As the war escalated in Lebanon last month, the country's weak and fractured government put aside its differences to condemn Israel's extensive use of force in response to the capture of two Israeli soldiers by Hizballah. Over the course of the war, initial grumblings from parts of the pro-western axis of the Lebanese government gave way to a unified voice calling for an end to the war.
Now, with a ceasefire in place, political tensions within Lebanon's fragile government that simmered beneath the surface during the war are threatening to explode. A US-backed coalition of the March 14 forces, which forced Syria out of Lebanon last year, has emerged weaker and furious at Hizballah for dragging their country into war. The country's pro-Syrian camp, which is aligned with Hizballah and is backed by Iran and Syria, has emerged stronger. Increased hostilities between the two sides will likely once again focus on the issue of disarming Hizballah.
This week, leaders of the pro-US March 14 forces accused Hizballah and its leader Hassan Nasrallah of forcing the country into a war it did not want and imposing Iranian and Syrian interests onto Lebanon's domestic scene. Druze leader Walid Jumblatt, one of the coalition's most outspoken leaders, accused Hizballah of being a "tool of the Syrian-Iranian axis". More moderate voices like that of the parliament majority leader Saad al-Hariri dealt indirect blows to Hizballah by calling on the country to rally around the government and the Lebanese army.
Hizballah's popularity has grown sharply in the Arab and Muslim world and among Lebanon's Shi'ite community merely because of its ability to stay standing in the face of Israel's military might. And inside Lebanon, Hizballah has proved in the past that it can use its political clout to protect its arms.
But late last year, Hizballah also proved that it can rely on more than just its arms to wield power. In December, Hizballah members of parliament walked out and effectively closed down the government for seven weeks. The move paralyzed Lebanon. If the country's March 14 coalition decides to push for a disarmament of Hizballah, the movement can opt to play this card again.
Hizballah's swift response to help victims of the country's war-torn areas by handing out large sums of cash or sending bulldozers to clean up debris has also overshadowed the slow response of the US-backed Lebanese government.
Maybe more than Hizballah's strength, the conflict with Israel reaffirmed the weakness of that government. As the war raged, Lebanese Prime Minister Fouad Siniora tearfully pleaded for an immediate ceasefire to no avail. Washington's ears were closed. Instead, the US backed Israel's decision to continue its extensive raids and bombardments of Shi'ite areas throughout Lebanon.
Meanwhile, US President George W. Bush promised Lebanon a mere $230 million in aid to help rebuild Lebanon. The Lebanese government has estimated the damage at around $3 billion. Even during reconstruction, Hizballah has been quicker than the Lebanese government to tend to the needs of Lebanon's victims.
Thus far, the ceasefire negotiated through UN resolution 1701 remains fragile. The Lebanese army is not being allowed within two kilometers of the Israeli border. Israel continues to break the ceasefire agreement and continues to threaten the assassination of Nasrallah. UN officials are struggling to implement a plan to send a mere 15,000 members of a United Nations force to Lebanon. With the possibility of continued war with Israel, any chance of opening discussions on Hizballah's arms becomes nearly impossible.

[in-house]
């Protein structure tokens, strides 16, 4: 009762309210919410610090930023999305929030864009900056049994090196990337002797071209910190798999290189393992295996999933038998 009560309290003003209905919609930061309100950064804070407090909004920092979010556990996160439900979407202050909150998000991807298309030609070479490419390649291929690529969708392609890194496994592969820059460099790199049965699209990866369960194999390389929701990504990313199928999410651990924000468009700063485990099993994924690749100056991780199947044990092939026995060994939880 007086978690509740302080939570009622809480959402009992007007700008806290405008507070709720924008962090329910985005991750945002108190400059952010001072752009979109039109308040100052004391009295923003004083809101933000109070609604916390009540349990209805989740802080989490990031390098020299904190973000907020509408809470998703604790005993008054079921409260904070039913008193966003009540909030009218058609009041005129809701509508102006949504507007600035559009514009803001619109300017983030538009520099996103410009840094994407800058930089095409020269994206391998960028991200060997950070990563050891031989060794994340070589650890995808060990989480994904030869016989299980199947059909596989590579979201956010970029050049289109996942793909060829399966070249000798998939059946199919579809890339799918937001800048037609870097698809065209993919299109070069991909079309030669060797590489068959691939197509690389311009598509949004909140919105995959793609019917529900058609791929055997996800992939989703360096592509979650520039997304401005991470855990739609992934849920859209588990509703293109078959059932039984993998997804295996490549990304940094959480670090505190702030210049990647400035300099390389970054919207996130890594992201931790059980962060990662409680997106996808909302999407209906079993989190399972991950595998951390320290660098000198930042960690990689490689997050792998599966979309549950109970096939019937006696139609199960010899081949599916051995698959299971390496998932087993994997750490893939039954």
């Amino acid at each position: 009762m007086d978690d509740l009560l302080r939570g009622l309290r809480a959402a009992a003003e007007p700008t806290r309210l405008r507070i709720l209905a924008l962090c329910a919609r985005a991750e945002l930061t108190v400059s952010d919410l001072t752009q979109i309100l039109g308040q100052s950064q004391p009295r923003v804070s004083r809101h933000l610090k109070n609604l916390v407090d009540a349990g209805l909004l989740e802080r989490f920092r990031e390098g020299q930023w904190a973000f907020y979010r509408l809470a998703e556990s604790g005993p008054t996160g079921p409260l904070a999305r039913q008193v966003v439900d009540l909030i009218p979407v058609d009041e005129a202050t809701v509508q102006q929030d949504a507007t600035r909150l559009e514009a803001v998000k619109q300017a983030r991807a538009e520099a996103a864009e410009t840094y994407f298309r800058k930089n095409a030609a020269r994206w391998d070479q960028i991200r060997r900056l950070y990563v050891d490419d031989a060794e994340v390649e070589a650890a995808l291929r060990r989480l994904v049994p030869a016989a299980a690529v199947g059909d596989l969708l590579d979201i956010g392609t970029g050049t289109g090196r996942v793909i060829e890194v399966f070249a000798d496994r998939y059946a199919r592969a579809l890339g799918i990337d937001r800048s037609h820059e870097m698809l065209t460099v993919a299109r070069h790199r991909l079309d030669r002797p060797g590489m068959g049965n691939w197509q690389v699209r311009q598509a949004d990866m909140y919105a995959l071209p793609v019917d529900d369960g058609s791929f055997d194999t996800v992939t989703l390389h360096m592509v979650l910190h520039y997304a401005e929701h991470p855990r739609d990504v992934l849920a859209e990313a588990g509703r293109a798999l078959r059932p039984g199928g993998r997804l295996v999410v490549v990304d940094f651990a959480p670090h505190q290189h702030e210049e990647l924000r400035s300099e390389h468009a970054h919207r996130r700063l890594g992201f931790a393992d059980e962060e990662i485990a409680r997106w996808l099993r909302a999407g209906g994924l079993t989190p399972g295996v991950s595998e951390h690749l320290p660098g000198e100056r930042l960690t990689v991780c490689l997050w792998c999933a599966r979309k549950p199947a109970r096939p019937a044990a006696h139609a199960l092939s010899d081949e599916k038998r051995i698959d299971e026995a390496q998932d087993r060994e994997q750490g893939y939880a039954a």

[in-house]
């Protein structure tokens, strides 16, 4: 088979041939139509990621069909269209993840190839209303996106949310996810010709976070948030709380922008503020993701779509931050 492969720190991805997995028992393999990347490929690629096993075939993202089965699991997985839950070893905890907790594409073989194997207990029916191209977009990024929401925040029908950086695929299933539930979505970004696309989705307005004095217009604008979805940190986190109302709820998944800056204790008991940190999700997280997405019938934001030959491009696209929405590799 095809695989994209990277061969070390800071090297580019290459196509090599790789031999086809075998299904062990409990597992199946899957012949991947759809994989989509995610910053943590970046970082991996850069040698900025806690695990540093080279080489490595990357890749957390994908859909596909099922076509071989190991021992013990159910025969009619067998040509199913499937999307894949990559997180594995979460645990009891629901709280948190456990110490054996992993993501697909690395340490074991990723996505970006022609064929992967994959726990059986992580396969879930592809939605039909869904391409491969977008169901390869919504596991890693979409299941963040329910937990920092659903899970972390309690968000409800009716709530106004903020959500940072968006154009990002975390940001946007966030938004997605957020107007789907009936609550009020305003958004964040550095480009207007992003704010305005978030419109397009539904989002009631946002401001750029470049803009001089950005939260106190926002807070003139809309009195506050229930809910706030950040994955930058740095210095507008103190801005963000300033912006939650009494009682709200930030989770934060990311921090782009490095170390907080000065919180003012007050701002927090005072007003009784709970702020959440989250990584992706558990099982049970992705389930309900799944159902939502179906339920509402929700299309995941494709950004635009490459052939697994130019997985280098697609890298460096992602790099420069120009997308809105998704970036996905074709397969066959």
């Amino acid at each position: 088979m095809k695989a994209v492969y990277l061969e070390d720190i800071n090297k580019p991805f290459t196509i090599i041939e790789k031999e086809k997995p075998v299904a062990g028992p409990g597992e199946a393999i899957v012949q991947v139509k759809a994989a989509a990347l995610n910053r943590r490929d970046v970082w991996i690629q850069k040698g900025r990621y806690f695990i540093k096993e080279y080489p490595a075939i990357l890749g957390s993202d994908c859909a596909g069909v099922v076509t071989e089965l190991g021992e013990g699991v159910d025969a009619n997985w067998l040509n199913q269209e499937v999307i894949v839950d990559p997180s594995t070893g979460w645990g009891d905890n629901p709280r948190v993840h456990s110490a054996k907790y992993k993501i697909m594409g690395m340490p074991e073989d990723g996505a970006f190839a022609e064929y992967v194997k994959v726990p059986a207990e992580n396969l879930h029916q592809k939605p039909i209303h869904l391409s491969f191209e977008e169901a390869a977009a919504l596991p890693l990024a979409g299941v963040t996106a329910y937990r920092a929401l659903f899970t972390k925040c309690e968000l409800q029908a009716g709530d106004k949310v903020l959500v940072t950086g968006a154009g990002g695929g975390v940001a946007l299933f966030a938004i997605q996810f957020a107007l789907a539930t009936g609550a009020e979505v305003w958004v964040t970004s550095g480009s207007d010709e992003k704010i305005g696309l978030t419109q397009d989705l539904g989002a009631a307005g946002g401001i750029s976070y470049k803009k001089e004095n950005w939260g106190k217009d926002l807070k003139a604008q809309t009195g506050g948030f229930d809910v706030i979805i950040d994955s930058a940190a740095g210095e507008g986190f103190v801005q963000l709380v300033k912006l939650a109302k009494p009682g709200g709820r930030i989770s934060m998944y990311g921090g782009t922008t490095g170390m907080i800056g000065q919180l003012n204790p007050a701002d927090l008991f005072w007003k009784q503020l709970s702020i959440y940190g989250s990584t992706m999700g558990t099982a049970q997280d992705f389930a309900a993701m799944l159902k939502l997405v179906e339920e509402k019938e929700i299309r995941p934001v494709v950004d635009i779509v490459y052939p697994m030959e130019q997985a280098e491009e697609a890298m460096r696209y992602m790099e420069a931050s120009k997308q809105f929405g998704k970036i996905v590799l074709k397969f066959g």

Much of Lebanon's woes come from the fact that it has long been a country subject to foreign meddling because of its 18 different sectarian groups. In this case, the US and Israel have their sights set on disarming Hizballah, while Syria and Iran are intent on having Hizballah keep its weapons as a way to confront the US and Israel. A weak central government, meanwhile, has created a country where Lebanese leaders have long paid homage to the interests of their country's specific sectarian groups. And foreign powers have always been able to play off the country's divided factions.
Lebanon's Prime Minister Fouad Siniora has put the issue of national unity at the top of his agenda by saying that Hizballah will not be disarmed by force and calling the issue an internal matter to be determined by Lebanese players. He has played the role of mediator between the March 14 forces and Hizballah and its allies. Earlier this week, he toured devastated areas with Hizballah ally and Shi'ite leader Nabih Berri.
To strengthen Lebanon and its government, the international community must deal with the root of the problem. By pushing for negotiations between Israel and Lebanon on the Shebaa Farms area and assuring an exchange of prisoners, Hizballah would lose its reasons to retain its weapons. The movement would have to finally choose whether it is indeed a political party or an Islamist group bent on fighting Israel. If at that point it chose to disarm, Hizballah might gain greater popularity inside Lebanon, but it would be transformed into a political party like any other.
Opening up negotiations between Israel and Syria on the Golan Heights would also neutralize Syria by splitting it from the Hizballah-Iranian alliance, leaving Lebanon finally free of Syrian control and Iran isolated.
What is certain is that Hizballah will not be disarmed by force. The price would be too big for a country that has long known the consequences of internal sectarian strife that have been fueled by proxy wars. Any attempt by the international community to enforce the last remaining point of UN resolution 1559 by force could lead to a breaking point in Lebanon that no one would like to see.- Published 24/8/2006 © bitterlemons-international.org